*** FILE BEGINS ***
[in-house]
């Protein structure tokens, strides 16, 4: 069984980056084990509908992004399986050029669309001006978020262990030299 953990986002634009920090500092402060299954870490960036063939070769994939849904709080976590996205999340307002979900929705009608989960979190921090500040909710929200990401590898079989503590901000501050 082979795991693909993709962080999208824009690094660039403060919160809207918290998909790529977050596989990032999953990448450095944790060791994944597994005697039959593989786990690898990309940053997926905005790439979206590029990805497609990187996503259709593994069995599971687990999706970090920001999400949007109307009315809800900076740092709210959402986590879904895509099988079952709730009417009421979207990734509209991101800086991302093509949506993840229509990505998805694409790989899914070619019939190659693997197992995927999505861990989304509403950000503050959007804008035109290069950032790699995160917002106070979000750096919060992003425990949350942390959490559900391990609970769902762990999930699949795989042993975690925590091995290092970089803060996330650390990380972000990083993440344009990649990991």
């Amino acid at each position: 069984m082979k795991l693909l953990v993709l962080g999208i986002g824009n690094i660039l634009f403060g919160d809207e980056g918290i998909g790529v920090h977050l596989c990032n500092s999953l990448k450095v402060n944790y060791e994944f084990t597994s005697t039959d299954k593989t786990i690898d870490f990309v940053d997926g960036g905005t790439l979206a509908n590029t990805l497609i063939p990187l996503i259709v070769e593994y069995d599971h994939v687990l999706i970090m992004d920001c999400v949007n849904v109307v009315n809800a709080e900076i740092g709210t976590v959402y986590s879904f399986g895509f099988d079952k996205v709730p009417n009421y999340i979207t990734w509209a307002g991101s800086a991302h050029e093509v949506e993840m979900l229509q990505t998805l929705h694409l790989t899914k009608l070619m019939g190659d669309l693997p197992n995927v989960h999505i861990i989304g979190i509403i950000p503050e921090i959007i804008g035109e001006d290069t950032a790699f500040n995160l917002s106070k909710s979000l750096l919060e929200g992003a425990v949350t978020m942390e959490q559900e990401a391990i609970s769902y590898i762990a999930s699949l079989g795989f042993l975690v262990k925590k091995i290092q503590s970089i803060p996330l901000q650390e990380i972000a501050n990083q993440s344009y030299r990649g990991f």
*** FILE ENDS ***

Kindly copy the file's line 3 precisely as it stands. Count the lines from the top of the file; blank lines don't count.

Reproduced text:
């Amino acid at each position: 069984m082979k795991l693909l953990v993709l962080g999208i986002g824009n690094i660039l634009f403060g919160d809207e980056g918290i998909g790529v920090h977050l596989c990032n500092s999953l990448k450095v402060n944790y060791e994944f084990t597994s005697t039959d299954k593989t786990i690898d870490f990309v940053d997926g960036g905005t790439l979206a509908n590029t990805l497609i063939p990187l996503i259709v070769e593994y069995d599971h994939v687990l999706i970090m992004d920001c999400v949007n849904v109307v009315n809800a709080e900076i740092g709210t976590v959402y986590s879904f399986g895509f099988d079952k996205v709730p009417n009421y999340i979207t990734w509209a307002g991101s800086a991302h050029e093509v949506e993840m979900l229509q990505t998805l929705h694409l790989t899914k009608l070619m019939g190659d669309l693997p197992n995927v989960h999505i861990i989304g979190i509403i950000p503050e921090i959007i804008g035109e001006d290069t950032a790699f500040n995160l917002s106070k909710s979000l750096l919060e929200g992003a425990v949350t978020m942390e959490q559900e990401a391990i609970s769902y590898i762990a999930s699949l079989g795989f042993l975690v262990k925590k091995i290092q503590s970089i803060p996330l901000q650390e990380i972000a501050n990083q993440s344009y030299r990649g990991f």